Sun Blasts Out 2016's Strongest Flare (Video)

NASA Satellite View of Strongest Solar Flare of 2016
NASA's Solar Dynamics Observatory sees a mid-level M7.6 solar flare (visible as the bright flash on the right side of the sun) in this view from July 23, 2016. So far, it is the strongest solar flare of 2016. (Image credit: NASA)

The sun fired off its strongest solar flare of 2016 during an active weekend that saw three eruptions from the star's surface. 

The uptick in solar activity occurred overnight on Friday and Saturday (July 22 and 23) when the sun unleashed three relatively moderate solar flares, all of which were captured on video by NASA's Solar Dynamics Observatory. While all three were somewhat minor, they are the first substantial solar events in months, NASA officials said in a statement. 

The first solar flare registered as an M5.0 sun storm and peaked Friday night at 10:11 p.m. EDT (0211 July 23 GMT). It was followed by a second, more-intense flare, which peaked as an M7.5-class solar storm on Saturday at 1:16 a.m. EDT (0516 GMT). A third, M5.5-class flare peaked 15 minutes later, at 1:31 a.m. EDT (0531 GMT). [How Solar Flares Work (Infographic)]  

A closeup of the M7.6-class solar flare that erupted from the sun on July 23, 2016 as seen by NASA's Solar Dynamics Observatory. (Image credit: NASA)

The M7.5 flare was the strongest sun storm of 2016, according to,  a website that tracks space-weather events. But it was still nowhere near the most powerful types of flares the sun can unleash.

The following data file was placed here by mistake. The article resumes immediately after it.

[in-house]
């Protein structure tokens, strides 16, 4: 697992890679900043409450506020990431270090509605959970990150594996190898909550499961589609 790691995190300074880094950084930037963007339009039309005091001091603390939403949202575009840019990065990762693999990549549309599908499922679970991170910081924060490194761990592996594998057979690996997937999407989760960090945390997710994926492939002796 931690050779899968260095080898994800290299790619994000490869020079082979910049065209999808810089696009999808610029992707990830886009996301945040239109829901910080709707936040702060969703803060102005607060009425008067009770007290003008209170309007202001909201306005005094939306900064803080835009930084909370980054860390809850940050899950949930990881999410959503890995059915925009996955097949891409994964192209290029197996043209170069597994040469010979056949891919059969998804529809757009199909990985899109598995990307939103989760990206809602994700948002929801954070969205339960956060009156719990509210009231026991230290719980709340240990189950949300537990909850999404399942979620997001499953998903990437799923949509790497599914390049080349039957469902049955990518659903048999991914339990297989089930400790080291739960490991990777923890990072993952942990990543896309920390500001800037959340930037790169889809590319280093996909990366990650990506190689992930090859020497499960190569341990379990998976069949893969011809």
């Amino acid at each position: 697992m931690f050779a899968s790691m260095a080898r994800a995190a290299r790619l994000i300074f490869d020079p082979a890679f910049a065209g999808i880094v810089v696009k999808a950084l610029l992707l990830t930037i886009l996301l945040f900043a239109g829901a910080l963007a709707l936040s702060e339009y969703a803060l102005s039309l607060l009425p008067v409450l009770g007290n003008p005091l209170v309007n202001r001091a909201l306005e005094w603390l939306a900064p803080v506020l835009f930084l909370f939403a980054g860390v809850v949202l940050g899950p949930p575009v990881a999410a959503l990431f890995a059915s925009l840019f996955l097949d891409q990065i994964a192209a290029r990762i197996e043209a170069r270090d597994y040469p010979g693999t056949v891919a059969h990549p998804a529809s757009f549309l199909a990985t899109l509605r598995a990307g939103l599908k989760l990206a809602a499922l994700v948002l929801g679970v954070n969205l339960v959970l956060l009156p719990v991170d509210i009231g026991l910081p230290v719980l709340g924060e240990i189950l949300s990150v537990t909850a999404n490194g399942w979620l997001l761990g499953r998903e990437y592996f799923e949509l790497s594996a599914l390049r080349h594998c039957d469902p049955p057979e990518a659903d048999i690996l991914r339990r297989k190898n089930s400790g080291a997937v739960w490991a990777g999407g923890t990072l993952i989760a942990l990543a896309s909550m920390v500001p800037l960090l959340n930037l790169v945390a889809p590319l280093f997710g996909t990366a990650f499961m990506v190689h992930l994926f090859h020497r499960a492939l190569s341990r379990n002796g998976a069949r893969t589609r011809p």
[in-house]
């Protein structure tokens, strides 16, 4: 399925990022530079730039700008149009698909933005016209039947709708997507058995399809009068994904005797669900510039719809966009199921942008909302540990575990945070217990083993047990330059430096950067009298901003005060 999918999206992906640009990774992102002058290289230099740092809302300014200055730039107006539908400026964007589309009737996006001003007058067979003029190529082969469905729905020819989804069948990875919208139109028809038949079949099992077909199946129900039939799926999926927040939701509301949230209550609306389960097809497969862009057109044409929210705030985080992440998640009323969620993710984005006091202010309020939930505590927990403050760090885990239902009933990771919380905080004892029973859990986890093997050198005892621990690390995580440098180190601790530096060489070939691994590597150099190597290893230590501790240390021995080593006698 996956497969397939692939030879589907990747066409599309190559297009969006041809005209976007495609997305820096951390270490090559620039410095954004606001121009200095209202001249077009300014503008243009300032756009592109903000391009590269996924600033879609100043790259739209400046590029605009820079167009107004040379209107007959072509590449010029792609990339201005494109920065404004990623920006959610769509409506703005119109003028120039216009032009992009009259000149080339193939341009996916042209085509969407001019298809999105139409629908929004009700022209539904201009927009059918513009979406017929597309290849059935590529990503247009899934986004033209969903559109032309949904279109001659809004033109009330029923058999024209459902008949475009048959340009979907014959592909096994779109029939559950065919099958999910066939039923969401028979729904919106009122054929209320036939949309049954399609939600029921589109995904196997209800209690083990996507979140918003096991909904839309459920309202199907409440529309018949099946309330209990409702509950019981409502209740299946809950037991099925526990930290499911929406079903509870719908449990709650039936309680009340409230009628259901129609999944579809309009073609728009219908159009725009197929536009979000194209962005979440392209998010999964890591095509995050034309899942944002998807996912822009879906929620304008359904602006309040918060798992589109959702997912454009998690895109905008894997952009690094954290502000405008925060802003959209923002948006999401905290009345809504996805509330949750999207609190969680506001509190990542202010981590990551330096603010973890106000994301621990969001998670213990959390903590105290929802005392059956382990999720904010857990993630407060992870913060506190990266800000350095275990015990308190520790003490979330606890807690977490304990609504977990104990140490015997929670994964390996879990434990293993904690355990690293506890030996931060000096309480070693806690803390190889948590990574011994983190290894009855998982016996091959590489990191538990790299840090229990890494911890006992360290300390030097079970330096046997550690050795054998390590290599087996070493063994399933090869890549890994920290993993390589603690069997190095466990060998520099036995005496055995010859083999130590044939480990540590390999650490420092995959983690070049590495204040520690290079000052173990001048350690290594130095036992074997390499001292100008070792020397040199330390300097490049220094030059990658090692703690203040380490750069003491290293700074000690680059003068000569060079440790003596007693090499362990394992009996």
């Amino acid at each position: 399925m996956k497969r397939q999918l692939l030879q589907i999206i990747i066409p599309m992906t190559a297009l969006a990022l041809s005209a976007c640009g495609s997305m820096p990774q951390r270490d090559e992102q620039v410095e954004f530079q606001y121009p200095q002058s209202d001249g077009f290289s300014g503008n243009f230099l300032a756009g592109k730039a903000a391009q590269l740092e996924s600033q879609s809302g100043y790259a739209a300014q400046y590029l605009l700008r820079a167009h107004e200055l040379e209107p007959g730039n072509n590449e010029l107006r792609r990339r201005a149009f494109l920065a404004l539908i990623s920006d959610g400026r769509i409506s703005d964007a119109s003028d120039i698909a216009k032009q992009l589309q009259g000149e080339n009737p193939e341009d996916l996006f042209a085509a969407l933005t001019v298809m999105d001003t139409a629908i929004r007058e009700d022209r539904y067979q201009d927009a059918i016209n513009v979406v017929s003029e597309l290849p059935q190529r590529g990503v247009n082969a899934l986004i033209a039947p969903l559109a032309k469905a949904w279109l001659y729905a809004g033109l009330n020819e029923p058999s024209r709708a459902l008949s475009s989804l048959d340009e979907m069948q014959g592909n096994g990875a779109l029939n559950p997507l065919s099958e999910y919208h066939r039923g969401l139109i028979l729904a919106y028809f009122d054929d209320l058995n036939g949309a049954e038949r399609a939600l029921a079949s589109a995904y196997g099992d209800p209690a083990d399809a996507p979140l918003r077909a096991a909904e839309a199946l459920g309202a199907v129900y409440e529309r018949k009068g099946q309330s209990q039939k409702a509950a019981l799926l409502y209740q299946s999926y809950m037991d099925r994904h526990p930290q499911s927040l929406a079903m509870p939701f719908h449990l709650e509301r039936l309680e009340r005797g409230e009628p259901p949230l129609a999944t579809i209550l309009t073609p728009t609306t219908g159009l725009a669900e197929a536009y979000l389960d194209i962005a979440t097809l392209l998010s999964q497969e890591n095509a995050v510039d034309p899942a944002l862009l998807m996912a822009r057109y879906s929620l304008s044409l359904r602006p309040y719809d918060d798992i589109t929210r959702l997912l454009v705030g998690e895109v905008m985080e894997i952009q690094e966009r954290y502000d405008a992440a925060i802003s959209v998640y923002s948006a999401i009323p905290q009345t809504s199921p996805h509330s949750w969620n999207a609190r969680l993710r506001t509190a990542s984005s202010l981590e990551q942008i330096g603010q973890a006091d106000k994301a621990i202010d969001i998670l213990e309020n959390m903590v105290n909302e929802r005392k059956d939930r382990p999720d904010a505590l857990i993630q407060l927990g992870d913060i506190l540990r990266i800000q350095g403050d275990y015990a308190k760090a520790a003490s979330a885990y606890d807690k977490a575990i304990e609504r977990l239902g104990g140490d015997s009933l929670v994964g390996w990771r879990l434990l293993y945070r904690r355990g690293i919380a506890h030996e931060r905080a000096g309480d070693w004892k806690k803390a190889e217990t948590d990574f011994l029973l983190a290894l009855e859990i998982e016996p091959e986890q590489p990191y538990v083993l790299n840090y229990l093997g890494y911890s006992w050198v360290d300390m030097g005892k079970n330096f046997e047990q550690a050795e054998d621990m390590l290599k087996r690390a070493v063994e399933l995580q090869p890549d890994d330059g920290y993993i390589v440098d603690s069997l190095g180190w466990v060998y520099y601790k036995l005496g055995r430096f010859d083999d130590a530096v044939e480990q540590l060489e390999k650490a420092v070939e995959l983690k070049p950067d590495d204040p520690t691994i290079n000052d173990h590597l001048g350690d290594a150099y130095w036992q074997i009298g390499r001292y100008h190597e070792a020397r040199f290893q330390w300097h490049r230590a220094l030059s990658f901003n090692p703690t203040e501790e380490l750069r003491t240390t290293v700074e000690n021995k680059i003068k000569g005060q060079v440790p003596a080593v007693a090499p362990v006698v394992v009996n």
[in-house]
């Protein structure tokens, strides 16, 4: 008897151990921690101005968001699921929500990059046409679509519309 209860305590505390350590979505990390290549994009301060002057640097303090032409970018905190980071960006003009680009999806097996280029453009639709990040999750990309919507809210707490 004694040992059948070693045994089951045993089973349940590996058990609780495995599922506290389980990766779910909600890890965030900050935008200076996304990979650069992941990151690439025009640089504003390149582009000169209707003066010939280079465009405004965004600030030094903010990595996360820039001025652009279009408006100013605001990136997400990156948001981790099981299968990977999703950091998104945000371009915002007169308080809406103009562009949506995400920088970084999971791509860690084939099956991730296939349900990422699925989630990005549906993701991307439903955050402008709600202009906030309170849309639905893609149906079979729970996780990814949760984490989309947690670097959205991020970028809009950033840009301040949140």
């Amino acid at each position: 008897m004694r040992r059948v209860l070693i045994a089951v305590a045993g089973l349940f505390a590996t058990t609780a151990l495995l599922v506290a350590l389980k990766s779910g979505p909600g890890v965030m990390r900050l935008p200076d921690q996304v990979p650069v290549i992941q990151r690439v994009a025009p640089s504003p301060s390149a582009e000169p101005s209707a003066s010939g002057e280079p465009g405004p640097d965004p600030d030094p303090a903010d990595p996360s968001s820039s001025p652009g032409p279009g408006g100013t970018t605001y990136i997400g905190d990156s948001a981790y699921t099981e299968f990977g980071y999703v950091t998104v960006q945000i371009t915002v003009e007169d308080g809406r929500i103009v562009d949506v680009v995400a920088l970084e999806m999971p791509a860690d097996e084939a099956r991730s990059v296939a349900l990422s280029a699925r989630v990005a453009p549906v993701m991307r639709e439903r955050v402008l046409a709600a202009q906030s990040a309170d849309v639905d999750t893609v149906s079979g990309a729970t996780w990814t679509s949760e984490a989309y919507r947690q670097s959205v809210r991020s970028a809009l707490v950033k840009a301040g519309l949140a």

"These flares were classified as M-level flares. M-class flares are the category just below the most intense flares, X-class flares," NASA officials explained in their statement. "The number provides more information about its strength. An M2 is twice as intense as an M1, an M3 is three times as intense, etc."

When aimed directly at Earth, the strongest X-class solar flares can potentially pose a risk to astronauts in space, and may also disrupt GPS and communications-satellite signals.

"The sun is currently in a period of low activity, moving toward what's called solar minimum, when there are few to no solar eruptions. So these flares were the first large ones observed since April," NASA officials said. "They are categorized as midstrength flares, substantially less intense than the most powerful solar flares."

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Tariq Malik

Tariq is the Editor-in-Chief of and joined the team in 2001, first as an intern and staff writer, and later as an editor. He covers human spaceflight, exploration and space science, as well as skywatching and entertainment. He became's Managing Editor in 2009 and Editor-in-Chief in 2019. Before joining, Tariq was a staff reporter for The Los Angeles Times covering education and city beats in La Habra, Fullerton and Huntington Beach. In October 2022, Tariq received the Harry Kolcum Award for excellence in space reporting from the National Space Club Florida Committee. He is also an Eagle Scout (yes, he has the Space Exploration merit badge) and went to Space Camp four times as a kid and a fifth time as an adult. He has journalism degrees from the University of Southern California and New York University. You can find Tariq at and as the co-host to the This Week In Space podcast with space historian Rod Pyle on the TWiT network. To see his latest project, you can follow Tariq on Twitter @tariqjmalik.